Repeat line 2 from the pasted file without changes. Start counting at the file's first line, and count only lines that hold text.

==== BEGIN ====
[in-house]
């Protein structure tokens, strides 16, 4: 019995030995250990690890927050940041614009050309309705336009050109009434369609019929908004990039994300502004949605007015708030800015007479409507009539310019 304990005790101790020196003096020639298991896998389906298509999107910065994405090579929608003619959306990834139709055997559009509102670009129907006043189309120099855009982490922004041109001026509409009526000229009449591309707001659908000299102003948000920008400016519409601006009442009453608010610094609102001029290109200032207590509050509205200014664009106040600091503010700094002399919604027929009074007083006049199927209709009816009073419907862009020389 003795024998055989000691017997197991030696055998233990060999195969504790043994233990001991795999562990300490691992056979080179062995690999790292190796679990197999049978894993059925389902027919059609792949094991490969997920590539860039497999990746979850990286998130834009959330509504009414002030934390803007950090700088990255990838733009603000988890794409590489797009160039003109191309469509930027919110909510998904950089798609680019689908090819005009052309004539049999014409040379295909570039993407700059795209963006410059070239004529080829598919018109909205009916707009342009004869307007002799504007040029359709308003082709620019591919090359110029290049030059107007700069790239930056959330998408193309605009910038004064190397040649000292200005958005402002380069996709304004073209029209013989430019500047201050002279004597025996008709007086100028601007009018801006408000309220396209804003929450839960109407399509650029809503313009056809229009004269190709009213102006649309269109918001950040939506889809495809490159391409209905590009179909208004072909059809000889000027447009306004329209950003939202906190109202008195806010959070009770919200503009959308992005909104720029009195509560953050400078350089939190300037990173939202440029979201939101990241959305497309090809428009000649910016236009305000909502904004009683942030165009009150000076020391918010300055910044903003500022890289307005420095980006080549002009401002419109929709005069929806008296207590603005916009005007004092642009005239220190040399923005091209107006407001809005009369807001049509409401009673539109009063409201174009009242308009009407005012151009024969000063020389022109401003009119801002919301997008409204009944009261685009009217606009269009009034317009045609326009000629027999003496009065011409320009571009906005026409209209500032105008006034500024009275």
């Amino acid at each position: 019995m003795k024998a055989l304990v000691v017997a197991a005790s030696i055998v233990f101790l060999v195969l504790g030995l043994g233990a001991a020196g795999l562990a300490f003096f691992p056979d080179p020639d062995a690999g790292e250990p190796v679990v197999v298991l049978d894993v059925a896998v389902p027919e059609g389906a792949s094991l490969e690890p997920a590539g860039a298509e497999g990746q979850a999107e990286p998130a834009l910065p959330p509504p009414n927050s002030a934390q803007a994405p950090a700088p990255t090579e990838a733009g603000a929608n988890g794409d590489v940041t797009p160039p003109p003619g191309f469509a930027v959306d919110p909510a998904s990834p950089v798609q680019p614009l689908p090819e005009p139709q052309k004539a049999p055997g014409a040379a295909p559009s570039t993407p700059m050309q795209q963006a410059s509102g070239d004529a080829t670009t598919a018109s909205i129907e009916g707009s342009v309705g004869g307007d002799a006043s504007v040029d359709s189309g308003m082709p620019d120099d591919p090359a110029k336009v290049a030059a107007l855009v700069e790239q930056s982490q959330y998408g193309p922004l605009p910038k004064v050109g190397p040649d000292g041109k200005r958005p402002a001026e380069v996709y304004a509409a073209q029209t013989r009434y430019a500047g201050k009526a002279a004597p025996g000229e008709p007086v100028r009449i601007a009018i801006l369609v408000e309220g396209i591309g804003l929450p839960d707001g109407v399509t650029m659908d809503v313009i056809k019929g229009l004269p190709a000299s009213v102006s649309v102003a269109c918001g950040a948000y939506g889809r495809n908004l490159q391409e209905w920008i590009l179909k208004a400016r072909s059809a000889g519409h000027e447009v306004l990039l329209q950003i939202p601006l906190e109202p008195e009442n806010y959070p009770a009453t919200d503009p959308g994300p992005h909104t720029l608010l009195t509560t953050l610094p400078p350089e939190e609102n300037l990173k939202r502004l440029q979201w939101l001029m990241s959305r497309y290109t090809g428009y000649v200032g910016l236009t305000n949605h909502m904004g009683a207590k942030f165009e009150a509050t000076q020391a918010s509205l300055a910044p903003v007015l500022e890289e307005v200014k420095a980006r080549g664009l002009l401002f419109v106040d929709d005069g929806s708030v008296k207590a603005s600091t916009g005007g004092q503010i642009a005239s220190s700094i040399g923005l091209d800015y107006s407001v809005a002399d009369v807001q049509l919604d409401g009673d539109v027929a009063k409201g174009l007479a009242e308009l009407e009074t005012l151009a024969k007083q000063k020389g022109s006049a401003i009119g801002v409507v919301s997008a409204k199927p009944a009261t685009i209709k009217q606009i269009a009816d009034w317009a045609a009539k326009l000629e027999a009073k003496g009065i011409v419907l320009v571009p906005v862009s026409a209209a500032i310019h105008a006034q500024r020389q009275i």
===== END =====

């Protein structure tokens, strides 16, 4: 019995030995250990690890927050940041614009050309309705336009050109009434369609019929908004990039994300502004949605007015708030800015007479409507009539310019 304990005790101790020196003096020639298991896998389906298509999107910065994405090579929608003619959306990834139709055997559009509102670009129907006043189309120099855009982490922004041109001026509409009526000229009449591309707001659908000299102003948000920008400016519409601006009442009453608010610094609102001029290109200032207590509050509205200014664009106040600091503010700094002399919604027929009074007083006049199927209709009816009073419907862009020389 003795024998055989000691017997197991030696055998233990060999195969504790043994233990001991795999562990300490691992056979080179062995690999790292190796679990197999049978894993059925389902027919059609792949094991490969997920590539860039497999990746979850990286998130834009959330509504009414002030934390803007950090700088990255990838733009603000988890794409590489797009160039003109191309469509930027919110909510998904950089798609680019689908090819005009052309004539049999014409040379295909570039993407700059795209963006410059070239004529080829598919018109909205009916707009342009004869307007002799504007040029359709308003082709620019591919090359110029290049030059107007700069790239930056959330998408193309605009910038004064190397040649000292200005958005402002380069996709304004073209029209013989430019500047201050002279004597025996008709007086100028601007009018801006408000309220396209804003929450839960109407399509650029809503313009056809229009004269190709009213102006649309269109918001950040939506889809495809490159391409209905590009179909208004072909059809000889000027447009306004329209950003939202906190109202008195806010959070009770919200503009959308992005909104720029009195509560953050400078350089939190300037990173939202440029979201939101990241959305497309090809428009000649910016236009305000909502904004009683942030165009009150000076020391918010300055910044903003500022890289307005420095980006080549002009401002419109929709005069929806008296207590603005916009005007004092642009005239220190040399923005091209107006407001809005009369807001049509409401009673539109009063409201174009009242308009009407005012151009024969000063020389022109401003009119801002919301997008409204009944009261685009009217606009269009009034317009045609326009000629027999003496009065011409320009571009906005026409209209500032105008006034500024009275």